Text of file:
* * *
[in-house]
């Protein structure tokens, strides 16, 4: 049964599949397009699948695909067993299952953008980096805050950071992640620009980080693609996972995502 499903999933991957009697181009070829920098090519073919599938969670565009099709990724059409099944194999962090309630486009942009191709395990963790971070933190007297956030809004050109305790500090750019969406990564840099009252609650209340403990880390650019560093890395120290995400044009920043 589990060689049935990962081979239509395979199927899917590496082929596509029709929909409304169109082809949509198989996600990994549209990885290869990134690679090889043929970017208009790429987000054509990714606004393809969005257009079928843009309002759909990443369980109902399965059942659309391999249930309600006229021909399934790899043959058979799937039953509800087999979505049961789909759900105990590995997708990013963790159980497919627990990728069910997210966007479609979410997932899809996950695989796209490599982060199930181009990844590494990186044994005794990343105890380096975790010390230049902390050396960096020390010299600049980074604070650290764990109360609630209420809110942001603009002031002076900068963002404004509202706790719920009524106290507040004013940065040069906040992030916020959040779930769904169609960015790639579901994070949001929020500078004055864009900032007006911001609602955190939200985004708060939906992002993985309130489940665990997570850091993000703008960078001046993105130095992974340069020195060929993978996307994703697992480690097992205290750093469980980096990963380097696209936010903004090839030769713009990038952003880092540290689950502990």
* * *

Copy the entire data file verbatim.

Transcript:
[in-house]
């Protein structure tokens, strides 16, 4: 049964599949397009699948695909067993299952953008980096805050950071992640620009980080693609996972995502 499903999933991957009697181009070829920098090519073919599938969670565009099709990724059409099944194999962090309630486009942009191709395990963790971070933190007297956030809004050109305790500090750019969406990564840099009252609650209340403990880390650019560093890395120290995400044009920043 589990060689049935990962081979239509395979199927899917590496082929596509029709929909409304169109082809949509198989996600990994549209990885290869990134690679090889043929970017208009790429987000054509990714606004393809969005257009079928843009309002759909990443369980109902399965059942659309391999249930309600006229021909399934790899043959058979799937039953509800087999979505049961789909759900105990590995997708990013963790159980497919627990990728069910997210966007479609979410997932899809996950695989796209490599982060199930181009990844590494990186044994005794990343105890380096975790010390230049902390050396960096020390010299600049980074604070650290764990109360609630209420809110942001603009002031002076900068963002404004509202706790719920009524106290507040004013940065040069906040992030916020959040779930769904169609960015790639579901994070949001929020500078004055864009900032007006911001609602955190939200985004708060939906992002993985309130489940665990997570850091993000703008960078001046993105130095992974340069020195060929993978996307994703697992480690097992205290750093469980980096990963380097696209936010903004090839030769713009990038952003880092540290689950502990």